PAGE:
SEPTEMBER 2016 | Ray's Round-Up: Brazilian ImpressionsSEPTEMBER 2016 | Ray's Round-Up: Brazilian Impressions
By RAY PICOT
Rio 2016 and the visit to The Proms by the Sao Paolo Symphony provides a timely reminder of the cornucopia of music that has poured from the pen of Brazilian composers since the end of the 19th century. It is fair to say that Brazil’s most prolific music ambassador in the last 100 years has been Heitor Villa-Lobos, and in that respect we have been very served with some excellent recordings. In recent years we have heard more from the next generation of composers including Francisco Mignone, Camargo Guarnieri and Marlos Nobre, though at a frustratingly slow pace. But what of other luminaries like Almeida Prado, Osvaldo Lacerda, Cesar Guerra-Peixe, Brenno Blauth, Claudio Santoro, Radames Gnattali and Edino Krieger, to name but a few, for whom you invariably have to delve into unofficial blog sites (with the risk of copyright infringement) and Youtube? There are also concert video recordings by some regional orchestras playing rare repertoire by Brazilain composers, though the recorded quality can be variable.
However, I am delighted to direct you to a genuine high-quality source from the country's foremost orchestra - none other than the Sao Paulo Symphony and their website: osesp.art.br. This is excellent and a great way to dip into less well-known repertoire through good quality recordings, supported by excellent documentation. When you log onto the website you can select an English option to read content, but select ‘media’ which takes you to a page of the recent recordings that the orchestra has made, from which you chose the recordings labelled ‘selo digital OSESP’ of which there are at present 13 available to stream or download, with the ability to select individual pieces. This generous collection is available at no charge, and I have to say, though they use the popular MP3 compression, the sound quality is consistently good. The composers include Alleida Prado (check out the excerpts from the gargantuan Dos Orixos Symphony, coupled with an orchestral suite and an inventive fantasia for violin and orchestra), Brenno Blauth (his winning Oboe Concertino), Giberto Mendes (choral and orchestral pieces), Ronaldo Miranda, Aurélio Edler-Copes, Paulo Costa Lima, Sergio Assad, Flo Menezes, Nailor Azevedo Proveta, Toninho Ferragutti and Vagner Cunha. A full programme of choral music by Aylton Escobar is very worthwhile, a delightful piano quartet and quintet from the romantic, Enrique Oswald and some interesting arrangements. This list is not exhaustive, but there is much to enjoy and whet one’s appetite for more music from some of these lesser-known composers.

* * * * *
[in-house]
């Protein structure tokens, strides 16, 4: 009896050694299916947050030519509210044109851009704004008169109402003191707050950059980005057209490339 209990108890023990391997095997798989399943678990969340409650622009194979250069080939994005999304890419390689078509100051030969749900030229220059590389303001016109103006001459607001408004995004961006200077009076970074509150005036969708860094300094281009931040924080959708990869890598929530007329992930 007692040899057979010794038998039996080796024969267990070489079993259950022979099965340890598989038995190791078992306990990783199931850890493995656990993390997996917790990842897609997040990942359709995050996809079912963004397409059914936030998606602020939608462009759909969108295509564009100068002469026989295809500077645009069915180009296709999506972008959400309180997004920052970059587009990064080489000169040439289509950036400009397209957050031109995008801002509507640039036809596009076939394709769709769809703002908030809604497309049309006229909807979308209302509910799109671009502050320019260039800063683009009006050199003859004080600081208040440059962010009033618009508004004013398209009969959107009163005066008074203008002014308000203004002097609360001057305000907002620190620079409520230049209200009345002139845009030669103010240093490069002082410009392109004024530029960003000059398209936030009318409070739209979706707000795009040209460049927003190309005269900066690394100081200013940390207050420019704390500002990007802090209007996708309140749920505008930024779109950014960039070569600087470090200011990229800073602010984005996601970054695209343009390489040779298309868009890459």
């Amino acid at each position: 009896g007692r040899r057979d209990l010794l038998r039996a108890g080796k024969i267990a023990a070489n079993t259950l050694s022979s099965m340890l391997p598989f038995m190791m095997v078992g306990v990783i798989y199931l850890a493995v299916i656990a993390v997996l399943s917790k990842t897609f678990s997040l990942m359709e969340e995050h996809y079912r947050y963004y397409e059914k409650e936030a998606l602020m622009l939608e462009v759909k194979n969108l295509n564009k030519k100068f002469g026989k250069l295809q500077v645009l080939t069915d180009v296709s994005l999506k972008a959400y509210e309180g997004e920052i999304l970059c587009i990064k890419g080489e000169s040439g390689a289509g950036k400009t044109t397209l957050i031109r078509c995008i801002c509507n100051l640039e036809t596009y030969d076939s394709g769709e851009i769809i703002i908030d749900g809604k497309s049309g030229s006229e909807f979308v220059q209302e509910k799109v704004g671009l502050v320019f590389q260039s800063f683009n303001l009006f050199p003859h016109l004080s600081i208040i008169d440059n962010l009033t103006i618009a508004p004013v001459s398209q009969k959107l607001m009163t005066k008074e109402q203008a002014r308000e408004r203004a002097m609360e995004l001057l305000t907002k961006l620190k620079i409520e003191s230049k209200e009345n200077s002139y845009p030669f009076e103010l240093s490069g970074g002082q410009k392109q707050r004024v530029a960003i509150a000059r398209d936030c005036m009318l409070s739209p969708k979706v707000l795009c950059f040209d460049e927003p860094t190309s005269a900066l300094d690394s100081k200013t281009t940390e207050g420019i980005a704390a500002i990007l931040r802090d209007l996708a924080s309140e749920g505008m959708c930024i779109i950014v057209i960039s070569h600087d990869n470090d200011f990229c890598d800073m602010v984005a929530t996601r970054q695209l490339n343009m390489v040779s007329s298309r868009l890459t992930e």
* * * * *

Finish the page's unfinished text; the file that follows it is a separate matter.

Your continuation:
I have noticed that iTunes have released many Latin American historical rarities of which you may find the following Brazilian titles of interest as they are otherwise unavailable. There is the richly romantic Symphony by Henrique Oswald, Alberto Nepomuceno's pioneering orchestral Serie brasiliera, and a nicely-contrasted collection of string quartets from Quarteto Camargo Guarnieri by Lacerda and Guarnieri. A more up-to-date recording of music by Guarnieri with an album titled Curumim features some delightful suites and miniatures all played with great verve by Orquestra de Camara Paulista under Branco Bernardes (also downloadable from Amazon). The CD can be obtained at a premium like other recordings from Brazilian labels, and though these are relatively few in number and hard to acquire, the recording quality is generally very good. However, I am able to recommend a couple of CDs which I’ve not included in past reviews which are more easily available and worthwhile investigating: Romaria: Choral music from Brazil sung by the Choir of Gonville and Caius College, Cambridge, directed by Geoffrey Webber on Delphian DCD34147 - mostly a capella sacred and secular music from the 1950s, performed with great style and enthusiasm. The pianist Antonio Vas Lemes presents a stylish and interesting programme entitled Sonata brasileira on Odradek ODRCD332. It is great to hear the range of styles of these sonatas, and you hear so little from the likes of Marcelo Amazonas, Andre Mehmari and Edmundo Villani Cortes, though it is Guarnieri’s harder-edged work that creates the greatest impact.
As a postscript it is interesting to note that from the 1950s to the early 1980s there was a steady stream of LPs from Brazil, often featuring the composer as conductor or soloist, in addition to some legendary performers. The likelihood of any of these ever being reissued is a forlorn hope but many do appear on the web, albeit of variable quality, and if anyone is interested in some particular pieces, please let me know as I may have stumbled across them!
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